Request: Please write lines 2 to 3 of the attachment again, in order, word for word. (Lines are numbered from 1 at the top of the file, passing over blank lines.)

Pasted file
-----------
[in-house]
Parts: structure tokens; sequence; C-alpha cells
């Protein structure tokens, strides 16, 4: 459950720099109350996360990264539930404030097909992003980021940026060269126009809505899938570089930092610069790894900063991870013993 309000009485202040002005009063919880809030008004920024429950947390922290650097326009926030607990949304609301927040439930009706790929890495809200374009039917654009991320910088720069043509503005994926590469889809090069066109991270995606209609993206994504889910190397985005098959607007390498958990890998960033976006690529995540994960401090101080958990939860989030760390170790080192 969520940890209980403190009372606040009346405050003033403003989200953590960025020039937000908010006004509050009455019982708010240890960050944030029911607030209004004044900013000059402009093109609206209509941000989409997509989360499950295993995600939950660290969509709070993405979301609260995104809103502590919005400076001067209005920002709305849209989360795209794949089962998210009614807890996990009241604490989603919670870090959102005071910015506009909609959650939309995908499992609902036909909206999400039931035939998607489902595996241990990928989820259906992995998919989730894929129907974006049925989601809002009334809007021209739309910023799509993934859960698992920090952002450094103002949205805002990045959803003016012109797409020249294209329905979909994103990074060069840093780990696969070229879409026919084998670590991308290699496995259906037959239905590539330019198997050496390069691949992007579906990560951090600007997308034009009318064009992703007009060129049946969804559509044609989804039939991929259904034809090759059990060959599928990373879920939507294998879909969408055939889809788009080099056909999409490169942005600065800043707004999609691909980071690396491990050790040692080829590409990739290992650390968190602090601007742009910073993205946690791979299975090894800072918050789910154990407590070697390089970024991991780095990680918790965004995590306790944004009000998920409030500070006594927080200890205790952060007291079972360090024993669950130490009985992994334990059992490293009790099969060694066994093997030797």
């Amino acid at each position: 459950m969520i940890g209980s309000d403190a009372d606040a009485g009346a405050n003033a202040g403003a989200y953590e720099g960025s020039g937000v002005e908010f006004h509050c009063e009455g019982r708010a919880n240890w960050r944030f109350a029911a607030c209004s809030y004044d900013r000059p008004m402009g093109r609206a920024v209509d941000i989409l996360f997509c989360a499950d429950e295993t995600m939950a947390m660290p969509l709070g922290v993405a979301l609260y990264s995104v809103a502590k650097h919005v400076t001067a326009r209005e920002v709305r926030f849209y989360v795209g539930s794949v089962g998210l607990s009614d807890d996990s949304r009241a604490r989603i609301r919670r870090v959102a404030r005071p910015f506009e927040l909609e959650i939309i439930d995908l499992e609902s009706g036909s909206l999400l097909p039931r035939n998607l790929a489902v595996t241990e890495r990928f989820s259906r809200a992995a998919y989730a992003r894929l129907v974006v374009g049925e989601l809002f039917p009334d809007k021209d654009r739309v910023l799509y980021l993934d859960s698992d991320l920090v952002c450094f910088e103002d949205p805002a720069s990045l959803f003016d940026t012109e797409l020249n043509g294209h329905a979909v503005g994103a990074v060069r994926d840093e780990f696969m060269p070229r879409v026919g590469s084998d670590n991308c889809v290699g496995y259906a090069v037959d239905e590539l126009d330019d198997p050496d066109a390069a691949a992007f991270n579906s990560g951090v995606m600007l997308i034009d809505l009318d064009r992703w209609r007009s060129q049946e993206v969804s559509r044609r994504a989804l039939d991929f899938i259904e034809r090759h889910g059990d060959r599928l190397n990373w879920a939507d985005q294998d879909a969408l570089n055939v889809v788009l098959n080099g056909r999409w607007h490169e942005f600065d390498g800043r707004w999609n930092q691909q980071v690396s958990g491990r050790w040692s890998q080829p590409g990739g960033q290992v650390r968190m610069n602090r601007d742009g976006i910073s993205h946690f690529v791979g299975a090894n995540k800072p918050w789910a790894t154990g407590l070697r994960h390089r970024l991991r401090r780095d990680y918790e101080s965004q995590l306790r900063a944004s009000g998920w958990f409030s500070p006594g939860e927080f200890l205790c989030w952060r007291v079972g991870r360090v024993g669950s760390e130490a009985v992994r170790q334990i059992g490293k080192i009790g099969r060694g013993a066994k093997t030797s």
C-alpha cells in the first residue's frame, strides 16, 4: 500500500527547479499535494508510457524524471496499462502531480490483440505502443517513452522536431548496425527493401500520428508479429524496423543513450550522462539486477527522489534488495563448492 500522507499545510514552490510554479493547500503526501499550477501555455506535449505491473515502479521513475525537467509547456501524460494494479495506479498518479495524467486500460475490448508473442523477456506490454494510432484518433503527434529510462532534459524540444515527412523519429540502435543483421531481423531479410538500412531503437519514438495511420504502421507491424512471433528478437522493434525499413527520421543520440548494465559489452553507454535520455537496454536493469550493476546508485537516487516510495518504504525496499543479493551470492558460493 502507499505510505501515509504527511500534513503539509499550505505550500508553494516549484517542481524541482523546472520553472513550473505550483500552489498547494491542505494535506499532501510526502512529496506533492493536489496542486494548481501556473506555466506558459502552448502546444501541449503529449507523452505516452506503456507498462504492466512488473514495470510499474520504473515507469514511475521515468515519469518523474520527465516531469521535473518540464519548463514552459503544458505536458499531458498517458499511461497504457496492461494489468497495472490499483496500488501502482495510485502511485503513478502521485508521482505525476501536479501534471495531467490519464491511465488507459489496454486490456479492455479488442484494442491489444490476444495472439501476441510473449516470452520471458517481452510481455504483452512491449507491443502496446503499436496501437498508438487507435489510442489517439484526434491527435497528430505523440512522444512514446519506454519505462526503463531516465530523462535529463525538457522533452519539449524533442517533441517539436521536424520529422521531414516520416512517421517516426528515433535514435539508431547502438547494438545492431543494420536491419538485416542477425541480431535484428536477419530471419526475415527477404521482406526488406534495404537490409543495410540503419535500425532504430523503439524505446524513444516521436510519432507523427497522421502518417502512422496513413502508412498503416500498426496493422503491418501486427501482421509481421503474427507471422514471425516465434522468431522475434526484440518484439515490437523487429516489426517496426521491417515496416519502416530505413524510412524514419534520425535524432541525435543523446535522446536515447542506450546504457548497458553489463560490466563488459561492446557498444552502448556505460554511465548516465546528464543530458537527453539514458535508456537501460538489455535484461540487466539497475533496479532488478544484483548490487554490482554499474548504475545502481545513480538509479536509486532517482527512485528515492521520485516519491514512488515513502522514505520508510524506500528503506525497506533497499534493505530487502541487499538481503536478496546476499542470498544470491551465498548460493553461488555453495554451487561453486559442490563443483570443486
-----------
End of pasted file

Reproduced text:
Parts: structure tokens; sequence; C-alpha cells
């Protein structure tokens, strides 16, 4: 459950720099109350996360990264539930404030097909992003980021940026060269126009809505899938570089930092610069790894900063991870013993 309000009485202040002005009063919880809030008004920024429950947390922290650097326009926030607990949304609301927040439930009706790929890495809200374009039917654009991320910088720069043509503005994926590469889809090069066109991270995606209609993206994504889910190397985005098959607007390498958990890998960033976006690529995540994960401090101080958990939860989030760390170790080192 969520940890209980403190009372606040009346405050003033403003989200953590960025020039937000908010006004509050009455019982708010240890960050944030029911607030209004004044900013000059402009093109609206209509941000989409997509989360499950295993995600939950660290969509709070993405979301609260995104809103502590919005400076001067209005920002709305849209989360795209794949089962998210009614807890996990009241604490989603919670870090959102005071910015506009909609959650939309995908499992609902036909909206999400039931035939998607489902595996241990990928989820259906992995998919989730894929129907974006049925989601809002009334809007021209739309910023799509993934859960698992920090952002450094103002949205805002990045959803003016012109797409020249294209329905979909994103990074060069840093780990696969070229879409026919084998670590991308290699496995259906037959239905590539330019198997050496390069691949992007579906990560951090600007997308034009009318064009992703007009060129049946969804559509044609989804039939991929259904034809090759059990060959599928990373879920939507294998879909969408055939889809788009080099056909999409490169942005600065800043707004999609691909980071690396491990050790040692080829590409990739290992650390968190602090601007742009910073993205946690791979299975090894800072918050789910154990407590070697390089970024991991780095990680918790965004995590306790944004009000998920409030500070006594927080200890205790952060007291079972360090024993669950130490009985992994334990059992490293009790099969060694066994093997030797």